Cookies

We use cookies to ensure that we give you the best experience on our website. You can change your cookie settings at any time. Otherwise, we'll assume you're OK to continue.

Durham University

Department of Earth Sciences

Profile

Publication details for Prof. Dave Selby

Chen, Jiajie, Fu, Lebing, Wei, Junhao, Selby, David, Zhang, Daohan, Zhou, Hongzhi, Zhao, Xu & Liu, Yan (2020). Proto-Tethys magmatic evolution along northern Gondwana: Insights from Late Silurian–Middle Devonian A-type magmatism, East Kunlun Orogen, Northern Tibetan Plateau, China. Lithos 356-357: 105304.

Author(s) from Durham

Abstract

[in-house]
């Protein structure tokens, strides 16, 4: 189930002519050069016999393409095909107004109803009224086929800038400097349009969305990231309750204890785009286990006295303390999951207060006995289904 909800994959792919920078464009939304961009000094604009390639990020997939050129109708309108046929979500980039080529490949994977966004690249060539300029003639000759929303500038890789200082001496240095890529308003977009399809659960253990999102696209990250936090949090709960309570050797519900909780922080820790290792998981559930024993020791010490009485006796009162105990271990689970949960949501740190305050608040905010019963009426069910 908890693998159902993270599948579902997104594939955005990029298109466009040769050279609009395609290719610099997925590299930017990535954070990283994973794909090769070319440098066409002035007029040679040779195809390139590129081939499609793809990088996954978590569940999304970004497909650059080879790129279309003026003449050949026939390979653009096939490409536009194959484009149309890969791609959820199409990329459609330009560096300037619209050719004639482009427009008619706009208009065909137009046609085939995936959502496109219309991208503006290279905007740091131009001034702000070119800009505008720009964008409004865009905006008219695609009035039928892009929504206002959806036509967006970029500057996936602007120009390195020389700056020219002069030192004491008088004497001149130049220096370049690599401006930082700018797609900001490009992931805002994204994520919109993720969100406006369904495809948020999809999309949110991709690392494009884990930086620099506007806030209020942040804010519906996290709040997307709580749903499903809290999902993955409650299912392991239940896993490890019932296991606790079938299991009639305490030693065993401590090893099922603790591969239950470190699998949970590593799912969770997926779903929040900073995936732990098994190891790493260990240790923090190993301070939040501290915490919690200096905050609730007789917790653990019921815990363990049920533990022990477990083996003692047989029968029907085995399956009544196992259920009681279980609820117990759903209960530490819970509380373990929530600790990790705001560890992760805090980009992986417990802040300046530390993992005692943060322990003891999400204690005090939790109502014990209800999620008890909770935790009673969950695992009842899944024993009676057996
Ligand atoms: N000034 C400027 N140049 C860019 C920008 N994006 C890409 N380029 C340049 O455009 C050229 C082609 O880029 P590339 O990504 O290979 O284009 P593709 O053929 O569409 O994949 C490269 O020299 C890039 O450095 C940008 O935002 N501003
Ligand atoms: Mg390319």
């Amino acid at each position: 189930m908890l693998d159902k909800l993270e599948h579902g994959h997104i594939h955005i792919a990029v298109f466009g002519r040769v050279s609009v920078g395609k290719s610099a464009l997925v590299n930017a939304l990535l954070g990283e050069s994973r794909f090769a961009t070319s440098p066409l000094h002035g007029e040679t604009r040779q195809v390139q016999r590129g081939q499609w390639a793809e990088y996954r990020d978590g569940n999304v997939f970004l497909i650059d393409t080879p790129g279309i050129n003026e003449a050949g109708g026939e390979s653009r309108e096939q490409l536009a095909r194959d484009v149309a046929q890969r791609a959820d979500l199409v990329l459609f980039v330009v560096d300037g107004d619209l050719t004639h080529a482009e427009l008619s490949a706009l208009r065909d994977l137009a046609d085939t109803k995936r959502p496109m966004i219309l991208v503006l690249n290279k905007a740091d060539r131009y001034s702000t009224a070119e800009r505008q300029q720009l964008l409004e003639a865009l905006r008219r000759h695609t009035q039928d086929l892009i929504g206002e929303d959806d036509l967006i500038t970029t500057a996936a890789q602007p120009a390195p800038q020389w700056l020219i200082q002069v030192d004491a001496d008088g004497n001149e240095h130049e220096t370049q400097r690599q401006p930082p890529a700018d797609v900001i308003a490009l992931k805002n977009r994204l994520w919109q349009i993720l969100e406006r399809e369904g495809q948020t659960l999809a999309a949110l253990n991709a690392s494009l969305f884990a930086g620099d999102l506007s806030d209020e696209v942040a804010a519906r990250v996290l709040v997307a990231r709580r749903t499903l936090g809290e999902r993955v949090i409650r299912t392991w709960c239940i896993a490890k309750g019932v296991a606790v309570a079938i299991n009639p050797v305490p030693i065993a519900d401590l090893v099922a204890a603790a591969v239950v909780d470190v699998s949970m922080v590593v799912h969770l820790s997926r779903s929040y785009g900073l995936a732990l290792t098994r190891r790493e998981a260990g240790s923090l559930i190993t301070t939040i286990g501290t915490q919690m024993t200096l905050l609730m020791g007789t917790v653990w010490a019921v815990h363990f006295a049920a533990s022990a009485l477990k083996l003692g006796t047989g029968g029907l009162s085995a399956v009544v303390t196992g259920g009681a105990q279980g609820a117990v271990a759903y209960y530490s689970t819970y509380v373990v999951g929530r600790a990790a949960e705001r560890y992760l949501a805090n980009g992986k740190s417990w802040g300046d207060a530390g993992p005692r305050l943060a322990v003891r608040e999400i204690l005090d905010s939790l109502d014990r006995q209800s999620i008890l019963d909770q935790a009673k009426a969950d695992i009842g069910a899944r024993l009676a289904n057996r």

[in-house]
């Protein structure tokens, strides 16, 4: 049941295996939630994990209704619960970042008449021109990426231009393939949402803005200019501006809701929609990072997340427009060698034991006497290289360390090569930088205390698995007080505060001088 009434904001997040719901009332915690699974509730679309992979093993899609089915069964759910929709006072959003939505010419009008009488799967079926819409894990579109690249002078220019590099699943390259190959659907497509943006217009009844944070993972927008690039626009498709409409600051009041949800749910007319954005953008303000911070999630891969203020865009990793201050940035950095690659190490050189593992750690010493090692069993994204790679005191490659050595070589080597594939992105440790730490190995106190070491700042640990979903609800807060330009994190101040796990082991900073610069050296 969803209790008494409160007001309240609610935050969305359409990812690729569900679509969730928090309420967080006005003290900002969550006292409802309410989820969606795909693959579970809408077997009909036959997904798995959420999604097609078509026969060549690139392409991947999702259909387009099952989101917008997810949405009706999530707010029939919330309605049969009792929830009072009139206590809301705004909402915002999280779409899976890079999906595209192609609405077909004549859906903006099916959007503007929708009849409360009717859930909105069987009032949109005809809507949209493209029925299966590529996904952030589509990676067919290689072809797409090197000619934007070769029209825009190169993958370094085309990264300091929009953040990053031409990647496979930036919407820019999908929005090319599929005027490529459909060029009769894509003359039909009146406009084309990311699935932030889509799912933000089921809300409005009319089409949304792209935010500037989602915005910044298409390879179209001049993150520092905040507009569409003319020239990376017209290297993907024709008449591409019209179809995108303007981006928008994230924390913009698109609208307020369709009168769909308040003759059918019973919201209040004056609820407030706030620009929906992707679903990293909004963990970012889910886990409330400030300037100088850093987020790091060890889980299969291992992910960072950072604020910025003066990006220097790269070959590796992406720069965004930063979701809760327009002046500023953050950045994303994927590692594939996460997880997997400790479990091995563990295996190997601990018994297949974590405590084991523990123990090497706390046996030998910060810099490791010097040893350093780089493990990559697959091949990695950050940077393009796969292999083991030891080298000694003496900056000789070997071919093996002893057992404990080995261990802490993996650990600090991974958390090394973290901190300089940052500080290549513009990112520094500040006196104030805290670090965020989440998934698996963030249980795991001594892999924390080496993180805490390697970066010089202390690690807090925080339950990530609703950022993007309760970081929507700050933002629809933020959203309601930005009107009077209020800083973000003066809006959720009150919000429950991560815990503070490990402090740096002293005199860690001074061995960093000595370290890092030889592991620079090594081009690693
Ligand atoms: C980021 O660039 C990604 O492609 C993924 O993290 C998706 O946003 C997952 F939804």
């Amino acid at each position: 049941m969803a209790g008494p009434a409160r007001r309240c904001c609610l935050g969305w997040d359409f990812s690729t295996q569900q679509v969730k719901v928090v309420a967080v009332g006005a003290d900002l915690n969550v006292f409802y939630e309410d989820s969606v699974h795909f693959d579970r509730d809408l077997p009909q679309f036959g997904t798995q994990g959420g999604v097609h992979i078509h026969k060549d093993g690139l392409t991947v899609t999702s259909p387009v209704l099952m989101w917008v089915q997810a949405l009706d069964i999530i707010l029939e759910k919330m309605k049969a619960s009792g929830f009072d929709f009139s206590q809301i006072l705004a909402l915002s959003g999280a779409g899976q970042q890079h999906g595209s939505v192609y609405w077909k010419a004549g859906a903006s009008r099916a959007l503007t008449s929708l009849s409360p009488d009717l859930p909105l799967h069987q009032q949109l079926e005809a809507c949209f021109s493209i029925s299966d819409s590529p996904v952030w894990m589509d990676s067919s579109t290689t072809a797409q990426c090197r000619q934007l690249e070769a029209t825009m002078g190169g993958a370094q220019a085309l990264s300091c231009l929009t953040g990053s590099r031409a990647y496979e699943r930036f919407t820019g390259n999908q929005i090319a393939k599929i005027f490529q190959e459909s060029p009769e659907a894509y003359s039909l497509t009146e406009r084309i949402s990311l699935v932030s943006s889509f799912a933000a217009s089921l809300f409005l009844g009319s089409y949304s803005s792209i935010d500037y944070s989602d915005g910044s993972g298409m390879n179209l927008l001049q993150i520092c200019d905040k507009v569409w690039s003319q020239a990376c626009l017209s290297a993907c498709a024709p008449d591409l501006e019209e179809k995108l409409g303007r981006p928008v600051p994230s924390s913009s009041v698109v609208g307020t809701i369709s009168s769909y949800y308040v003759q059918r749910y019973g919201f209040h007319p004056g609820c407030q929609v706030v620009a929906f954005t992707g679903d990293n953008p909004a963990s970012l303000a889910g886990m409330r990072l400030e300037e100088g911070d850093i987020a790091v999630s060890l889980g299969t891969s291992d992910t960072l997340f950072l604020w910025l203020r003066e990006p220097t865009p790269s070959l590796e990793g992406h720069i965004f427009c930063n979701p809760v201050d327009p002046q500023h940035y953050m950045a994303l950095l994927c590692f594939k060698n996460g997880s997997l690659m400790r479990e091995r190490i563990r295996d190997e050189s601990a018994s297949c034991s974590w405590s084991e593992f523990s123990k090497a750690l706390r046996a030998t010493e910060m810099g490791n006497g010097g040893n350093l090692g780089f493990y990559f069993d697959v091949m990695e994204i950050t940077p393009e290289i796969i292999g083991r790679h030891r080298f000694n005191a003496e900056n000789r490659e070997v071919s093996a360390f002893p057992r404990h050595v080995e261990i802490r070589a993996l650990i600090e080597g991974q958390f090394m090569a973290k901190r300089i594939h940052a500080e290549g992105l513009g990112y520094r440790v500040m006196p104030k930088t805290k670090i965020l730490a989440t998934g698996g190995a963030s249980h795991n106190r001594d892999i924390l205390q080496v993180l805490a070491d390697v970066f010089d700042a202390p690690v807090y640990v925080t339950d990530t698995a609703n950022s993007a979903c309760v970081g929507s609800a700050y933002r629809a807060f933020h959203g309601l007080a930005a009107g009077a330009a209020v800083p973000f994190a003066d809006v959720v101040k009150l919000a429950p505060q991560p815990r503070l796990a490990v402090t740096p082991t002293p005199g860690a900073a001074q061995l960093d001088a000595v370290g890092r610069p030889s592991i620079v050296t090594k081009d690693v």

The East Kunlun Orogen records the geological evolutions of the Neoproterozoic – Early Paleozoic Proto-Tethyan Ocean and Late Paleozoic–Mesozoic Paleo-Tethys Ocean along northern Gondwana. However, the late-stage evolution of the Proto-Tethyan Ocean and the configuration of peri-Gondwana microcontinents during the Silurian – Devonian is under debate. Here we report new geochronological and geochemical data of A-type granites from the western Wulonggou and the eastern Gouli areas in the East Kunlun Orogen to deepen our understanding of these problems. Zircon LA-ICP-MS UPb data reveal that the Danshuigou monzogranite and Shenshuitan syenogranite from the western Wulonggou area were emplaced simultaneously at 418 ± 3 Ma, while the Niantang syenogranite from the eastern Gouli area was emplaced at 403 ± 2 Ma. All these rocks display high-K calcic-alkalic to shoshonitic and metaluminous to slight peraluminous signatures, with relatively low CaO, Al2O3, MgO and Sr, and high FeOt/MgO, Ga/Al, Zr, and Nb, indicating their A-type affinity. Their moderate whole-rock εNd(t) (−5.3 to −0.6) and zircon εHf(t) (−6.3–6.4) are different from those of depleted mantle and old basement rocks, but similar to those of the Ordovician–Silurian granitoids in the East Kunlun Orogen. These chemical signatures, together with the anhydrous, low-pressure and high-temperature characteristics of the magmas, indicate that partial melting of the Ordovician–Silurian granitoids generated these A-type granites. Regionally, these A-type granites and previously reported A-type granites in the East Kunlun Orogen compose a Late Silurian – Middle Devonian A-type granite belt. This belt, together with the regionally coeval molasse formation and mafic-ultramafic rocks, indicate a post-collisional extensional regime for the East Kunlun Orogen during the Late Silurian – Middle Devonian. Given that extensive contemporaneous post-collision-related magmatic rocks have also been revealed in the neighboring West Kunlun, Altyn, Qilian and Qinling blocks/terranes, we contend that the Neoproterozoic – Early Paleozoic Proto-Tethyan Ocean that separated these blocks/terranes from Gondwana had closed by the Late Silurian – Middle Devonian, which]resulted in the re-welding of the above blocks/terranes to northern Gondwana or Gondwana-derived microcontinents.